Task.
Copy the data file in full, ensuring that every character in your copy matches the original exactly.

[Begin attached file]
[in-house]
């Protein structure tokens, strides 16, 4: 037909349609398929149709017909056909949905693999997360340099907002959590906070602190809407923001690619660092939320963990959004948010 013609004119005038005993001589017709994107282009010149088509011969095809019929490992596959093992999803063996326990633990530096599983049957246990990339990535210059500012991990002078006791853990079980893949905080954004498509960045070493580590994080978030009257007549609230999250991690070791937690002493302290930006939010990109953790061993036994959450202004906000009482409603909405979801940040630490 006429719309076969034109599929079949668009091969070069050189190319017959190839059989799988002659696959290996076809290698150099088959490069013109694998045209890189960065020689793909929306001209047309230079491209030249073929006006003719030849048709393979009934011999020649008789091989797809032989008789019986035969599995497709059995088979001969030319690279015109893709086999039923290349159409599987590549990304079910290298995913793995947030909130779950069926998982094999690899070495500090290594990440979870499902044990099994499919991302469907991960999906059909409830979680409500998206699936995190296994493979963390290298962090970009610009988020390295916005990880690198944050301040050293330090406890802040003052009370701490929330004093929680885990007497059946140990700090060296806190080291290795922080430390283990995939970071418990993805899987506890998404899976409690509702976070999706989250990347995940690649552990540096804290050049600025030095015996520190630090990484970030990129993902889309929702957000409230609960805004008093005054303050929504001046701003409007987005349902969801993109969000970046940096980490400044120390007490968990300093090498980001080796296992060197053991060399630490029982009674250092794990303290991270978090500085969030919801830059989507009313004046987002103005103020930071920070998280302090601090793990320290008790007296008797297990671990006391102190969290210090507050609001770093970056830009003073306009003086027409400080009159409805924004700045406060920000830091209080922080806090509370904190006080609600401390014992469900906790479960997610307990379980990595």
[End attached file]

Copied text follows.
[in-house]
């Protein structure tokens, strides 16, 4: 037909349609398929149709017909056909949905693999997360340099907002959590906070602190809407923001690619660092939320963990959004948010 013609004119005038005993001589017709994107282009010149088509011969095809019929490992596959093992999803063996326990633990530096599983049957246990990339990535210059500012991990002078006791853990079980893949905080954004498509960045070493580590994080978030009257007549609230999250991690070791937690002493302290930006939010990109953790061993036994959450202004906000009482409603909405979801940040630490 006429719309076969034109599929079949668009091969070069050189190319017959190839059989799988002659696959290996076809290698150099088959490069013109694998045209890189960065020689793909929306001209047309230079491209030249073929006006003719030849048709393979009934011999020649008789091989797809032989008789019986035969599995497709059995088979001969030319690279015109893709086999039923290349159409599987590549990304079910290298995913793995947030909130779950069926998982094999690899070495500090290594990440979870499902044990099994499919991302469907991960999906059909409830979680409500998206699936995190296994493979963390290298962090970009610009988020390295916005990880690198944050301040050293330090406890802040003052009370701490929330004093929680885990007497059946140990700090060296806190080291290795922080430390283990995939970071418990993805899987506890998404899976409690509702976070999706989250990347995940690649552990540096804290050049600025030095015996520190630090990484970030990129993902889309929702957000409230609960805004008093005054303050929504001046701003409007987005349902969801993109969000970046940096980490400044120390007490968990300093090498980001080796296992060197053991060399630490029982009674250092794990303290991270978090500085969030919801830059989507009313004046987002103005103020930071920070998280302090601090793990320290008790007296008797297990671990006391102190969290210090507050609001770093970056830009003073306009003086027409400080009159409805924004700045406060920000830091209080922080806090509370904190006080609600401390014992469900906790479960997610307990379980990595």